Legislators aren’t talking to each other either. On one hand, they’re saying, “We need more sites, so let’s build more campgrounds over here and take this business away from RV parks.” On the other side, park owners are saying, “We can’t make it because we don’t have enough reservations to carry us through the year, so we have to take on long-term tenants.” Then you’ve got legislators on the other side saying, “Well, if you’re taking on long-term tenants, then you’re considered a mobile home park and you should give up all of your rights.”
That is where we’re stuck. My prediction is that long-term camping will be pulled away from the parks or that segment will be pulled out of the Special Occupancy Parks Act. It will be moved to its own segment different than an RV park. Then you’re going to have RV parks that, in my opinion, will start moving back to being a mobile home park.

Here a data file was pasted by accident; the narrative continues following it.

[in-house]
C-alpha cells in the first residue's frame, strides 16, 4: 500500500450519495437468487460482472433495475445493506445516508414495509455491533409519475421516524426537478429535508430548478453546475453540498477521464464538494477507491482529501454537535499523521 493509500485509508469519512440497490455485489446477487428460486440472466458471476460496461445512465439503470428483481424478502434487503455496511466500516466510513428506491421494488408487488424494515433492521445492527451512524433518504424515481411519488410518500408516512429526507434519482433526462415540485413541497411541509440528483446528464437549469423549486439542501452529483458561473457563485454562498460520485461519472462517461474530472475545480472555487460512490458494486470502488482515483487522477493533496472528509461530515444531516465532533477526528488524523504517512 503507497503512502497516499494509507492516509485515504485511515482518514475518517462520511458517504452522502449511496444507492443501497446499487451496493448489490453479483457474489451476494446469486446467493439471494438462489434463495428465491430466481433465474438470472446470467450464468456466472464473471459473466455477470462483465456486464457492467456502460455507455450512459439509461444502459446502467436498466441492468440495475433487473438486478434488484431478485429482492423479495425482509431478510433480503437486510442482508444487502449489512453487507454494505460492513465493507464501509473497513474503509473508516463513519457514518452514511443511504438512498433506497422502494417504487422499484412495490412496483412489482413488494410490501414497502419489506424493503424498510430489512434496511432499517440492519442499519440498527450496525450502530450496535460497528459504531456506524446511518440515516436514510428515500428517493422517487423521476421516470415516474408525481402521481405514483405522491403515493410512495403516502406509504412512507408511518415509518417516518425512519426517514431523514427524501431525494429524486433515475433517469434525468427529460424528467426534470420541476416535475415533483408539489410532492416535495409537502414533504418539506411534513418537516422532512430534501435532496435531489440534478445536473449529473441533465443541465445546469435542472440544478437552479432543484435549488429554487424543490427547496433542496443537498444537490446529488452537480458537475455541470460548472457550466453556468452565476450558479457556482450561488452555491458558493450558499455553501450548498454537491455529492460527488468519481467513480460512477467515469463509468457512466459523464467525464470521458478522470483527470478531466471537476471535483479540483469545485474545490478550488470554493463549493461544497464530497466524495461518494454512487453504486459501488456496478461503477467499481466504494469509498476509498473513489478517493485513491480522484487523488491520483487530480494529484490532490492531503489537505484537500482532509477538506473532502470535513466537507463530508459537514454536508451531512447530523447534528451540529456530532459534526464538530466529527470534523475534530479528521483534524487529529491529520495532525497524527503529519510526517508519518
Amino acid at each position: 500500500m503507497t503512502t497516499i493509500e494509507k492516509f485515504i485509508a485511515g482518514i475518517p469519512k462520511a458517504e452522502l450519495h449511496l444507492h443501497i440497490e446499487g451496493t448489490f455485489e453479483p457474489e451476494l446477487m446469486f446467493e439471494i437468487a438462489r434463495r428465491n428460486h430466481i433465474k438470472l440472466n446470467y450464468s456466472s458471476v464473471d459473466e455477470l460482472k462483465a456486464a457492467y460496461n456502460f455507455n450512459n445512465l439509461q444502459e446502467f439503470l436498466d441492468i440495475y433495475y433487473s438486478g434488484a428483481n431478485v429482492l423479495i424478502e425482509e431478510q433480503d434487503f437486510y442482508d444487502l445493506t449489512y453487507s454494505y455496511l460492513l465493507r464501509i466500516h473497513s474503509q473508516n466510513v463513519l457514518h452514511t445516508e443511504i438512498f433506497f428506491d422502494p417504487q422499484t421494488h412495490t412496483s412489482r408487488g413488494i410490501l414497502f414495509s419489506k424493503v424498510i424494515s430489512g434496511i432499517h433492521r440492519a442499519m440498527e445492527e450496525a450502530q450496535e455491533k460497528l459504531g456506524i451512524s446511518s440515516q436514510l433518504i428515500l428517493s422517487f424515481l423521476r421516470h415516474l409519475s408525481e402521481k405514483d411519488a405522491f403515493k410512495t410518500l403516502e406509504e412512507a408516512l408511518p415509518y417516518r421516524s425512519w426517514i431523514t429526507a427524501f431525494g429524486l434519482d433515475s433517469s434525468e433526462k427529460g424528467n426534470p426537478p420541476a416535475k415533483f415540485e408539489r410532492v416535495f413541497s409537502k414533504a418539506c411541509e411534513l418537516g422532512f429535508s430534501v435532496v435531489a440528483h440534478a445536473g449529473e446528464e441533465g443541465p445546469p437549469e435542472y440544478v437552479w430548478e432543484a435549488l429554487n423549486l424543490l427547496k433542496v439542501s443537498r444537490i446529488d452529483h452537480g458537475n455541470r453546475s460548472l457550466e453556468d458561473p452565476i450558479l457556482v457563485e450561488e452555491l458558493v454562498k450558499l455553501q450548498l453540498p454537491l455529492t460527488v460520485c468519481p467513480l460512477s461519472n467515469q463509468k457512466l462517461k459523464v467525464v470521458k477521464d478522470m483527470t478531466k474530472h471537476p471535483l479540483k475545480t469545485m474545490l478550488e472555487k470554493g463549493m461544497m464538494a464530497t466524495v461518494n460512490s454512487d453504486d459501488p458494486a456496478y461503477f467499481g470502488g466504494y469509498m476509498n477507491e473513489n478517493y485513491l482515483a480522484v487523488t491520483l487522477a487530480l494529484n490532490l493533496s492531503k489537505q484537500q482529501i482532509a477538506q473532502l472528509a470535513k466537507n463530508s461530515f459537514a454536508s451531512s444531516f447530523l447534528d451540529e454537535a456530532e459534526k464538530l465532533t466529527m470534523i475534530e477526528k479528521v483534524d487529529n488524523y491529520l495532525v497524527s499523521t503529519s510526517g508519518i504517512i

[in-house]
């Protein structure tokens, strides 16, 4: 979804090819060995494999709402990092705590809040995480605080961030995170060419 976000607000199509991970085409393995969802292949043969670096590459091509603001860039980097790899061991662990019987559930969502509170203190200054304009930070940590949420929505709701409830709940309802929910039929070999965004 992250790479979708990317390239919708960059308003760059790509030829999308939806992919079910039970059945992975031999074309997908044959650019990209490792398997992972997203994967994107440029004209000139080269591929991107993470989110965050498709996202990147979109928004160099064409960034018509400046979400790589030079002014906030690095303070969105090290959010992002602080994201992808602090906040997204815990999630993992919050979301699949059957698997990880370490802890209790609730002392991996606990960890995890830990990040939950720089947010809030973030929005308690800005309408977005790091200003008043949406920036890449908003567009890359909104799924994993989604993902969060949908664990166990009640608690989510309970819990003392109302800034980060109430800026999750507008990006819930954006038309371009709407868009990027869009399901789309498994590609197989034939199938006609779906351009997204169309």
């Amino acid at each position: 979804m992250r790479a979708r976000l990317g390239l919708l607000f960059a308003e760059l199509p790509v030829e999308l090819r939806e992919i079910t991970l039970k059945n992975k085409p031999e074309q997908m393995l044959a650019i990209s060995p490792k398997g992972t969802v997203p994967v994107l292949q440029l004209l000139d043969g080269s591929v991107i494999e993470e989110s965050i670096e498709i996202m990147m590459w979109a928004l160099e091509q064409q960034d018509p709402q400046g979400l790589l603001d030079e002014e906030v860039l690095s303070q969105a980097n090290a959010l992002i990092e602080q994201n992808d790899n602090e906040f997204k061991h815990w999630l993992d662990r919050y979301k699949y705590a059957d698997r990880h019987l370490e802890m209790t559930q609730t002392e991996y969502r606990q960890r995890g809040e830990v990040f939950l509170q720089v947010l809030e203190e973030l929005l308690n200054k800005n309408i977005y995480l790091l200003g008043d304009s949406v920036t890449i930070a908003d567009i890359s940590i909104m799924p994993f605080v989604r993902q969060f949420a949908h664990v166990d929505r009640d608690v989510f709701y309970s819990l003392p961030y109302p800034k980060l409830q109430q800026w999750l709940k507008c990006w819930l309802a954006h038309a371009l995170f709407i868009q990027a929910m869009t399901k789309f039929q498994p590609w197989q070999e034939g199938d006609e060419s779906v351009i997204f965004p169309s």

More than 20 years ago this organization wrote the Special Occupancy Parks Act to divide RV parks and campgrounds from mobile home parks. At one point, they were all considered mobile home parks and they all fell under the mobile home park law. We wrote the act to give RV parks and campgrounds their own set of regulations, but the more that this continues, the more I see our chances of hanging on to that special segment of regulations and RV parks getting pushed back as they peel off camping to go into a different segment. That’s what I think is going to happen.
WCM: So, one part of the problem is that there is a perceived lack of short-term sites in both public and private parks, right?
Kelley: Well, that’s the perception. I don’t know if it’s the reality. Part of that perception stems from the state reservation system that isn’t adequate, and people feel that they need to go onto that state system and book five or six weeks in a row, or five or six weeks throughout the summer because they have to book so far in advance that they don’t know which week they’re going to take. They’ll book up five or six weeks throughout a certain number of months, and then they’ll only use one of them. When people go on to register to get a site, they can’t because people have gone on and blocked out all these sites for extended periods. The private parks are saying, “We have sites available. Come and stay with us. We’ve got the room.”